Association between hearing loss and Type 2 Diabetes Mellitus in elderly people in a newly developed society
- *Corresponding Author:
- Abdulbari Bener
Department of Medical Statistics & Epidemiology
Hamad General Hospital, Hamad Medical Corporation
Weill Cornell Medical College
PO Box 3050,
Doha, State Qatar
Office Tel: 974- 439 3765
Office Tel: 974- 439 3766
Fax: 974-439 3769
E-mail: [email protected]
E-mail: [email protected]
Accepted date: September 4 2008
Epidemiology. Hearing loss. Elder age. Medical condition, Hearing loss evaluation.
Hearing loss is a common consequence of aging [1-5]. It is difficult to distinguish changes of normal aging from those of other contributing factors. Hearing impairment is one of the most important health problems of the elderly above 60 years [1-7]. It has been reported that hearing loss ranks as the third-most-prevalent major chronic dis-ability in elderly and the prevalence of hearing loss has been documented very well by several authors [1-5,7-21].
Unfortunately, hearing impairments often receive mini-mal attention. Hearing loss can affect the most common and simple tasks of daily life [5-9]. The relation between hearing loss and other various health conditions and ac-tivity limitations among older people is well documented [1-17], but no any study has been conducted on this topic in the oil-rich Arabian Gulf Countries.
The aim of this study was to determine the prevalence of hearing loss and its association with type 2 diabetes melli-tus in elderly people in a newly developed Arabian soci-ety.
Subjects and Methods
This is a cross-sectional study design which was con-ducted during the period from January 2003 to November 2006 in the outpatient clinics of the Hamad Medical Cor-poration. The study target population included all pa-tients aged 50 years and above who were visiting endo-crinology outpatient clinic and referred to the ENT clinic for screening. Over all, out of 1,000 subjects, 836 (83.6%) subjects gave consent to participate in the pre-sent study. 16.4% who did not participate was due to in-ability to attend the scheduled appointments, lost follow-up, lack of time and lack of interest. Data were recorded on consanguinity, family history of hearing impairment, T2DM, retinopathy, nephropathy, and neuropathy from patients’ medical records.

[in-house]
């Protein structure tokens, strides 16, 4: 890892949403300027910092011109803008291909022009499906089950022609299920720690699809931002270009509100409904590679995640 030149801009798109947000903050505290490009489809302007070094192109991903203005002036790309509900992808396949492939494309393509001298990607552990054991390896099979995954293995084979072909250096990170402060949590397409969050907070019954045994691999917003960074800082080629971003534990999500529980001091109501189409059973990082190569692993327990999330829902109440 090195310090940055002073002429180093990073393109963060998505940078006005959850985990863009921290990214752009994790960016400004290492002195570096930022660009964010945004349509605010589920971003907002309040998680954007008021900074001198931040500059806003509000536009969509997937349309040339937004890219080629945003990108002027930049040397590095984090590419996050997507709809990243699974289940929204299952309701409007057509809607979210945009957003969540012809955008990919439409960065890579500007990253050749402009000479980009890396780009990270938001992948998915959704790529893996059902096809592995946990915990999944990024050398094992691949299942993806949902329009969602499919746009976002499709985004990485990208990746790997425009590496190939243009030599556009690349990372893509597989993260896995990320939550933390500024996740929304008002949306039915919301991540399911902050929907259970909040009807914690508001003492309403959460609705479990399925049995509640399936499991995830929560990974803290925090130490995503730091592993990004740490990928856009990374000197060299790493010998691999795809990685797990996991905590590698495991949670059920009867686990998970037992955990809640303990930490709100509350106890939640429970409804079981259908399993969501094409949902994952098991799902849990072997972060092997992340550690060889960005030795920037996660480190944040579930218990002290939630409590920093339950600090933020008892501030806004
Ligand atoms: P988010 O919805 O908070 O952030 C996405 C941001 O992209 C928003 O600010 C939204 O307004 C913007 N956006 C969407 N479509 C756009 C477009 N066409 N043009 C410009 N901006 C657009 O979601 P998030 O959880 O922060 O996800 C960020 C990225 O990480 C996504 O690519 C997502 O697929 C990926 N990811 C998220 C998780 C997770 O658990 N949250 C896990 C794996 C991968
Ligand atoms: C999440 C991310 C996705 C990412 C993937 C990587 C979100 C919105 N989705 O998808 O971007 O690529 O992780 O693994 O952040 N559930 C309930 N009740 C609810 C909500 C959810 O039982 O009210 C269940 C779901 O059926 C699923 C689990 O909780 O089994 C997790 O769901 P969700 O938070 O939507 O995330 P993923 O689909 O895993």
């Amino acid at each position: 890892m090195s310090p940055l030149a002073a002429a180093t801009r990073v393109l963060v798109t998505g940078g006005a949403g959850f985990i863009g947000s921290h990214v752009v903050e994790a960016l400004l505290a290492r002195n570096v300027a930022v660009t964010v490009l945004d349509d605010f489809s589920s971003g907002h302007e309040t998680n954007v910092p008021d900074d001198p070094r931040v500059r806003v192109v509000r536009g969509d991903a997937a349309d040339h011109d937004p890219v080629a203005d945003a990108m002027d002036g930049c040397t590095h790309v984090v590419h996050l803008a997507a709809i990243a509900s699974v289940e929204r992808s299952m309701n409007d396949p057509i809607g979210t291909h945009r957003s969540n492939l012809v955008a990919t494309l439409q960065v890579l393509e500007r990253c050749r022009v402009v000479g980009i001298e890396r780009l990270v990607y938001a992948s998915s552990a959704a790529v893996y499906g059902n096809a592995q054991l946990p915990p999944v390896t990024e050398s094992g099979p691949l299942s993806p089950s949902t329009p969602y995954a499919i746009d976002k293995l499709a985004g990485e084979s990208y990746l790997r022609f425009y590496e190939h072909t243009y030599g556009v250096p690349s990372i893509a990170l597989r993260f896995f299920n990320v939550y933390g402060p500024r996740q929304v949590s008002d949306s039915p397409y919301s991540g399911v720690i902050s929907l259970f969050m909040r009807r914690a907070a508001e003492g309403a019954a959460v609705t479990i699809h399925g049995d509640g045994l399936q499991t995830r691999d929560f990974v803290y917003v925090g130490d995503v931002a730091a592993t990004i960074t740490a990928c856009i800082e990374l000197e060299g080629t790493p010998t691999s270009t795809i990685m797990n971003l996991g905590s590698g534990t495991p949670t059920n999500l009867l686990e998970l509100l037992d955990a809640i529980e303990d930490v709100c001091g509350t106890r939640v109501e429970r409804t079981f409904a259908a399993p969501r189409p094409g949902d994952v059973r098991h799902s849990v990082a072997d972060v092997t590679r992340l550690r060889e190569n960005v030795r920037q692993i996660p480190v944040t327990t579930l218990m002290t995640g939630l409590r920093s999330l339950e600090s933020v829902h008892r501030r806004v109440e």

Persons were classified as diabetic if they were currently taking diabetic medication. We studied all subjects diag-nosed for type T2DM in accordance with the established diagnostic criteria by American Diabetes Association [18-19]. The degree of blood sugar level in our patient popu-lation was 10.61± 3.26 (mean± S.D).
Hearing evaluation procedures:
All patients were tested by pre-trained technicians using two clinical digital audiometers (Garson Stadler GSI 61 and Madsen Orbitar 922 which are regularly calibrated to international standards) in a quiet room. Hearing impair-ment was defined as the inability to hear a tone of 40 dB or grater at 2,000 Hz frequency in the better ear. This conservative cut point was chosen because 2,000 Hz falls within the auditory frequency range most important for speech discrimination. Hearing loss evaluation described as follows: normal (<25 dB); mild (26-40 dB); moderate (41-55 dB); severe (56-70 dB); very severe (71-90 dB); profound (91-120 dB); and deaf (no hearing).
Fisher exact and chi-square tests were used to compare frequencies between two or more than two categorical variables. The level p<0.05 was taken as the cutoff value for significance.
Table 1 shows the socio-demographic characteristics of the studied elderly subjects above 50 years and the preva-lence of hearing loss by gender. Majority of the studied male and female patients were in the age group (50 – 59) (43.4% vs 51.3%). Over 55% of the studied patients were using mobile phones frequently. The consanguineous marriages were observed higher in males (45.2%) than in females (38.5%). The prevalence of hearing impairment was higher among males (52.6%) than in females (49.5%).